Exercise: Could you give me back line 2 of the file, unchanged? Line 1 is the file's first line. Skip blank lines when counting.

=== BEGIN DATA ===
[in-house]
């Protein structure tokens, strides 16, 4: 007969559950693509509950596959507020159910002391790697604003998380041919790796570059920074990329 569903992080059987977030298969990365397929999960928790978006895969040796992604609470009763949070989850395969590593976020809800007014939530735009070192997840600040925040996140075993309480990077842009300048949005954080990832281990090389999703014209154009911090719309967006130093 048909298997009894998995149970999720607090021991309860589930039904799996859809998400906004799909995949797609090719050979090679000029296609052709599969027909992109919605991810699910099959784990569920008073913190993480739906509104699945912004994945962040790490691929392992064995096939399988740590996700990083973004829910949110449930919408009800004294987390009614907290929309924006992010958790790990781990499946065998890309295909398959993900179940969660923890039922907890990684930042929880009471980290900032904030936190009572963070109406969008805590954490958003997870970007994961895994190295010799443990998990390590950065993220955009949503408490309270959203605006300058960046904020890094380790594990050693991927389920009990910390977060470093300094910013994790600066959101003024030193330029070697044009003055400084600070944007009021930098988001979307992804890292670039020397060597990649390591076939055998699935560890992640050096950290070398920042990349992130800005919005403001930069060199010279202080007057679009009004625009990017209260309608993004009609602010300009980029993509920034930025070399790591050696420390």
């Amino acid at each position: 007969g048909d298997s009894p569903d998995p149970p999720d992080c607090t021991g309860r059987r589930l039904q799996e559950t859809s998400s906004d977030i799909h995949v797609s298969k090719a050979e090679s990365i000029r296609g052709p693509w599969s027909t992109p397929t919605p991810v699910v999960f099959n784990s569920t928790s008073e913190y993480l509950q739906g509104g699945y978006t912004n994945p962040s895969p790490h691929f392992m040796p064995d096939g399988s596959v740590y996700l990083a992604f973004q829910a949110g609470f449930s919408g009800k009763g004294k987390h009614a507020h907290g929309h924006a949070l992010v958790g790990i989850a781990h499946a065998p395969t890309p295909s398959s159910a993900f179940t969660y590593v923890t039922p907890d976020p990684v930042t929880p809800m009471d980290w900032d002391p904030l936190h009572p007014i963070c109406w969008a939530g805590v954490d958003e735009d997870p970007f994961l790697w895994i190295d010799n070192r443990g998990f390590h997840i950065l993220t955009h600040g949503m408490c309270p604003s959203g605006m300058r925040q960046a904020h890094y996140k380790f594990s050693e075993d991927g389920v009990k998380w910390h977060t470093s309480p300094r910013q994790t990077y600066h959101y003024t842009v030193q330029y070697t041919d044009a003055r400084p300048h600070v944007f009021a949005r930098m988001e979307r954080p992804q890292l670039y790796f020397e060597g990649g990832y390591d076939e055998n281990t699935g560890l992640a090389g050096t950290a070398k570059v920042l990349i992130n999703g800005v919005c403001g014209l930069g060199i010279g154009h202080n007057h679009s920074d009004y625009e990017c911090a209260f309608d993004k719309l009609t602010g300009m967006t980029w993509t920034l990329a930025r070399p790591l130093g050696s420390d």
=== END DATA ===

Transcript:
């Protein structure tokens, strides 16, 4: 007969559950693509509950596959507020159910002391790697604003998380041919790796570059920074990329 569903992080059987977030298969990365397929999960928790978006895969040796992604609470009763949070989850395969590593976020809800007014939530735009070192997840600040925040996140075993309480990077842009300048949005954080990832281990090389999703014209154009911090719309967006130093 048909298997009894998995149970999720607090021991309860589930039904799996859809998400906004799909995949797609090719050979090679000029296609052709599969027909992109919605991810699910099959784990569920008073913190993480739906509104699945912004994945962040790490691929392992064995096939399988740590996700990083973004829910949110449930919408009800004294987390009614907290929309924006992010958790790990781990499946065998890309295909398959993900179940969660923890039922907890990684930042929880009471980290900032904030936190009572963070109406969008805590954490958003997870970007994961895994190295010799443990998990390590950065993220955009949503408490309270959203605006300058960046904020890094380790594990050693991927389920009990910390977060470093300094910013994790600066959101003024030193330029070697044009003055400084600070944007009021930098988001979307992804890292670039020397060597990649390591076939055998699935560890992640050096950290070398920042990349992130800005919005403001930069060199010279202080007057679009009004625009990017209260309608993004009609602010300009980029993509920034930025070399790591050696420390």